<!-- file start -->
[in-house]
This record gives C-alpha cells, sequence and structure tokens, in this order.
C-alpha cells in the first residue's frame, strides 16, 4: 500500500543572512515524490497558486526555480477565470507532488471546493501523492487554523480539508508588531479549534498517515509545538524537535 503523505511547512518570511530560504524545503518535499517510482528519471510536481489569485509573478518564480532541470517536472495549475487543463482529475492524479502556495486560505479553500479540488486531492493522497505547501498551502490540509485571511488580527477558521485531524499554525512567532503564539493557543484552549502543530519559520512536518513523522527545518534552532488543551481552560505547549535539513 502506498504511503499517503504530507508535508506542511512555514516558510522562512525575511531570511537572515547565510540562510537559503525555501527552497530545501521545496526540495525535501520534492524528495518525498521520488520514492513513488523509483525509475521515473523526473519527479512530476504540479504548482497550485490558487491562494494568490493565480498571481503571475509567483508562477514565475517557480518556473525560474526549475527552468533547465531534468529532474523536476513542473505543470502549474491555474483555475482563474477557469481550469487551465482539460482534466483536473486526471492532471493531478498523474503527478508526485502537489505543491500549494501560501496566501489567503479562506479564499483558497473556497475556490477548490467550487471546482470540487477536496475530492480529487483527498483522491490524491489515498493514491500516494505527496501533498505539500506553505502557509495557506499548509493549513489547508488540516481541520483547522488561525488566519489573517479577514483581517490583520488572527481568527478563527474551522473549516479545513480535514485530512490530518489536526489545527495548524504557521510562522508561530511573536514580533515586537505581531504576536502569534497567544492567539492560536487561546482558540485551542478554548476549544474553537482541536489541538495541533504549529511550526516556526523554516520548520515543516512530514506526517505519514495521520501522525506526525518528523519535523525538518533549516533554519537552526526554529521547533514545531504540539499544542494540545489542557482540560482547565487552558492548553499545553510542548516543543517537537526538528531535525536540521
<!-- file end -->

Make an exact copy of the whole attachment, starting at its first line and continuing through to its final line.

[in-house]
This record gives C-alpha cells, sequence and structure tokens, in this order.
C-alpha cells in the first residue's frame, strides 16, 4: 500500500543572512515524490497558486526555480477565470507532488471546493501523492487554523480539508508588531479549534498517515509545538524537535 503523505511547512518570511530560504524545503518535499517510482528519471510536481489569485509573478518564480532541470517536472495549475487543463482529475492524479502556495486560505479553500479540488486531492493522497505547501498551502490540509485571511488580527477558521485531524499554525512567532503564539493557543484552549502543530519559520512536518513523522527545518534552532488543551481552560505547549535539513 502506498504511503499517503504530507508535508506542511512555514516558510522562512525575511531570511537572515547565510540562510537559503525555501527552497530545501521545496526540495525535501520534492524528495518525498521520488520514492513513488523509483525509475521515473523526473519527479512530476504540479504548482497550485490558487491562494494568490493565480498571481503571475509567483508562477514565475517557480518556473525560474526549475527552468533547465531534468529532474523536476513542473505543470502549474491555474483555475482563474477557469481550469487551465482539460482534466483536473486526471492532471493531478498523474503527478508526485502537489505543491500549494501560501496566501489567503479562506479564499483558497473556497475556490477548490467550487471546482470540487477536496475530492480529487483527498483522491490524491489515498493514491500516494505527496501533498505539500506553505502557509495557506499548509493549513489547508488540516481541520483547522488561525488566519489573517479577514483581517490583520488572527481568527478563527474551522473549516479545513480535514485530512490530518489536526489545527495548524504557521510562522508561530511573536514580533515586537505581531504576536502569534497567544492567539492560536487561546482558540485551542478554548476549544474553537482541536489541538495541533504549529511550526516556526523554516520548520515543516512530514506526517505519514495521520501522525506526525518528523519535523525538518533549516533554519537552526526554529521547533514545531504540539499544542494540545489542557482540560482547565487552558492548553499545553510542548516543543517537537526538528531535525536540521